Case Study: For 10 Years Julia Pinsonneault, PhD Relies on SVS to Find Pharmacogenetic Associations for Central Nervous System Disorders

Julia Pinsonneault, PhD

After obtaining her PhD from the Department of Molecular Biophysics and Biochemistry from Yale University, Dr. Julia Pinsonneault began her tenure at The Ohio State University as a postdoctoral researcher studying Drosophila embryos (fruit flies). When funding ran out in 2002, she joined Wolfgang Sadee's lab in the Department of Pharmacology. Looking back, Pinsonneault muses, "When you are trained to do Drosphila research, you always have to keep track of the chromosomes that you are interested in and worry about whether they will recombine. Translating that into haplotypes and positions on a human chromosome was very easy. There are basically 23 chromosomes instead of 4."

It was a serendipitous move. Over the past decade, Pinsonneault has been able to work with numerous human cohorts in analyzing genetic susceptibility and drug response to complex diseases. Her focus is central nervous system disorders such as post-partum depression, bipolar disorder, and other disorders affected by the dopamine transporter and estrogen receptor alpha, for example. Clinicians from around the continent send Pinsonneault their cohort samples so that targeted SNPs can be genotyped by restriction fragment length polymorphism (RFLP) analysis and other methods.

To find SNPs of interest, Pinsonneault measures RNA allelic expression imbalance and then scans genes for functional polymorphisms. She explains: "If I look at the right polymorphism, there will more likely be clinical associations." After a SNP candidate is associated with an imbalance, researchers can test it in cell culture for function and then genotype it in cohort samples.

Once the wet lab work is complete, Pinsonneault uses Golden Helix software for conducting the genetic association. "I've been using HelixTree [a precursor to SNP & Variation Suite] for 10 years; in fact, I was an early beta tester. I haven't really used anything else for genetic analysis."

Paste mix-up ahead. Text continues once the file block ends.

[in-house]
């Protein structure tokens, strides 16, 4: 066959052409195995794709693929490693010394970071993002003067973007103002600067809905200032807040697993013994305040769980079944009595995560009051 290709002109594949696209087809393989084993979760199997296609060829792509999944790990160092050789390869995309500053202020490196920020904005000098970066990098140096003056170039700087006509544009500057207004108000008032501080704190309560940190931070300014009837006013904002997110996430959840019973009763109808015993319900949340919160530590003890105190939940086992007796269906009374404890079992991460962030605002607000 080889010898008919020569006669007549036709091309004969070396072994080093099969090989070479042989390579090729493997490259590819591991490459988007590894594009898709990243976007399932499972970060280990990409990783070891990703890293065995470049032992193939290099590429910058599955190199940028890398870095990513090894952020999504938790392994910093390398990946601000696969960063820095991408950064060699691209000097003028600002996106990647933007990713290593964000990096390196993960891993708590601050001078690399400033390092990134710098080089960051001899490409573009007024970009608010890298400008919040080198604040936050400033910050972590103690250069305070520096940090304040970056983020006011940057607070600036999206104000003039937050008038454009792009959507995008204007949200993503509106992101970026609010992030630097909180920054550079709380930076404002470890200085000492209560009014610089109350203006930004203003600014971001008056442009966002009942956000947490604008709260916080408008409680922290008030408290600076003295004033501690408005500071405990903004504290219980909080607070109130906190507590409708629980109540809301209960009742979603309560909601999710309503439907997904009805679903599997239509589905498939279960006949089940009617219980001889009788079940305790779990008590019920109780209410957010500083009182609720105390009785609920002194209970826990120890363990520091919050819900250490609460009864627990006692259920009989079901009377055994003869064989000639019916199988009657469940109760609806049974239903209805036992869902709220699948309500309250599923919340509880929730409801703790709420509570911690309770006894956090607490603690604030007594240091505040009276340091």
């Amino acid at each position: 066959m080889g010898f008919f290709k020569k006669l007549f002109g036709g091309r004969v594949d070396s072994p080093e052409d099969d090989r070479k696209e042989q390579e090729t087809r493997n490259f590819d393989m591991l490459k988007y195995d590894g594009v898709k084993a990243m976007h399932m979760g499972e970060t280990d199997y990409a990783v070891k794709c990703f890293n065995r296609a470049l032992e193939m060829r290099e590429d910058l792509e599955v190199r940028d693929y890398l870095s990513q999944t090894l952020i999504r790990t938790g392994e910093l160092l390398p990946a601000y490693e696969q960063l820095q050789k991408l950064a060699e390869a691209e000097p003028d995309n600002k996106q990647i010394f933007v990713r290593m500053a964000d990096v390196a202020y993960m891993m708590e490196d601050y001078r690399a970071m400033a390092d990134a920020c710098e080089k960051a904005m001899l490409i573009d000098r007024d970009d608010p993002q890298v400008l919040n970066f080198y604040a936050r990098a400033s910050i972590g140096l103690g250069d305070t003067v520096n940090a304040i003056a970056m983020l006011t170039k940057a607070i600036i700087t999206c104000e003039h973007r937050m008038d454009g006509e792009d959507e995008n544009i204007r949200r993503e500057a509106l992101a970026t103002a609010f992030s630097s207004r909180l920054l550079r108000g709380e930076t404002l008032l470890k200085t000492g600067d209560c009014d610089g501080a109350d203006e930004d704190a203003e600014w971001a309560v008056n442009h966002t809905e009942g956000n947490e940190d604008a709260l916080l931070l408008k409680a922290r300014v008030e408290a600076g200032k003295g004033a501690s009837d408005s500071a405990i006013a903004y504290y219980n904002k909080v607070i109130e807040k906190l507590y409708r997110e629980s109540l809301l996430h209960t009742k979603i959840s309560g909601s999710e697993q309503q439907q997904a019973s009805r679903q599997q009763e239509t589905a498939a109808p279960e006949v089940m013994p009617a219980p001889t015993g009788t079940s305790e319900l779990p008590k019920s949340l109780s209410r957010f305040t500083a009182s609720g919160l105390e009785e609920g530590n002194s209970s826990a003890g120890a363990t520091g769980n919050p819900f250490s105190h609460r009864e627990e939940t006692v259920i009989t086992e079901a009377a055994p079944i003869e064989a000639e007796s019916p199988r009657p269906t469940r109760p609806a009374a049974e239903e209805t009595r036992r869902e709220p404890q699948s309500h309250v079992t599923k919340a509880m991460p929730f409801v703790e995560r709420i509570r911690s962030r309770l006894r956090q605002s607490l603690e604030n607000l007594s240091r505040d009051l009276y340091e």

Early on, just after joining Wolfgang's lab, she tried using an open-source haplotype program on a Linux computer. She recounts of the experience: "I'm not a statistician. There are programs statisticians use that may be free, but they're also really hard to use. When I had to learn the Linux program, it was very hard, and it was weeks and weeks of figuring it out."

In contrast, Pinsonneault says: "I really like that SVS is very user friendly."

Pinsonneault relies on SVS for haplotype and LD detection, dominate and recessive genetic association testing, and comprehensive regression analysis. "It allows me to do my work easily, simply, and very quickly."

Through the use of SVS, Pinsonneault has been able to find novel associations that move her research forward. Much of Pinsonneault's research to date centers on rs27072, which she has linked to bipolar disorder. Her findings were recently published in Neuropsychopharmacology, a Nature publication: "Dopamine Transporter Gene Variant Affecting Expression in Human Brain is Associated with Bipolar Disorder."1 The paper has been cited by five other journal articles in the last few months.

Pinsonneault frequently has three to five research projects in the works, which vary in intensity. She will often be conducting genotyping on one cohort, analyzing a different one, and writing a paper on a third.

And she shows no sign of slowing down. In 2009, Pinsonneault received a pilot award for research on ADHD in children with autism spectrum disorders, in collaboration with Dr. Michael Aman at The Ohio State University Nisonger Center. They now have 113 subjects which can be tested for association with rs27072, part of the dopamine transporter gene. The dopamine transporter is a drug target for medications for ADHD, and Pinsonneault hypothesizes that rs27072 may be a key to the solution.

Pinsonneault says early results look promising. She concludes: "If I didn't have SVS, I'm not quite sure what I'd do."

1 Pinsonneault, J et al. (2011) Dopamine Transporter Gene Variant Affecting Expression in Human Brain is Associated with Bipolar Disorder. Neuropsychopharmacology, 36(8):1644-55, doi:10.1038/npp.2011.45.